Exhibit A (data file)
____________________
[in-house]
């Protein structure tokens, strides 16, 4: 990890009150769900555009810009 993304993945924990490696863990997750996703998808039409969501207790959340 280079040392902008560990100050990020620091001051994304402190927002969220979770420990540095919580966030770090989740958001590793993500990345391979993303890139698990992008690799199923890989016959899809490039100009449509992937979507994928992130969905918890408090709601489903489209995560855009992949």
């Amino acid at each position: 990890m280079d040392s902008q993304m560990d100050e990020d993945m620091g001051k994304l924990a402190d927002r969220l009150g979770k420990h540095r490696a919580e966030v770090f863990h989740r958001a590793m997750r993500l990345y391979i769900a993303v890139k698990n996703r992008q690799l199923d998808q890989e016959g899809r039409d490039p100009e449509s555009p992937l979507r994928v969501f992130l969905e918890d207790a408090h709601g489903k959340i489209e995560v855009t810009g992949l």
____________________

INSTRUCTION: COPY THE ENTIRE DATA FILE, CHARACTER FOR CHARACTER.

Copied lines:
[in-house]
């Protein structure tokens, strides 16, 4: 990890009150769900555009810009 993304993945924990490696863990997750996703998808039409969501207790959340 280079040392902008560990100050990020620091001051994304402190927002969220979770420990540095919580966030770090989740958001590793993500990345391979993303890139698990992008690799199923890989016959899809490039100009449509992937979507994928992130969905918890408090709601489903489209995560855009992949």
């Amino acid at each position: 990890m280079d040392s902008q993304m560990d100050e990020d993945m620091g001051k994304l924990a402190d927002r969220l009150g979770k420990h540095r490696a919580e966030v770090f863990h989740r958001a590793m997750r993500l990345y391979i769900a993303v890139k698990n996703r992008q690799l199923d998808q890989e016959g899809r039409d490039p100009e449509s555009p992937l979507r994928v969501f992130l969905e918890d207790a408090h709601g489903k959340i489209e995560v855009t810009g992949l």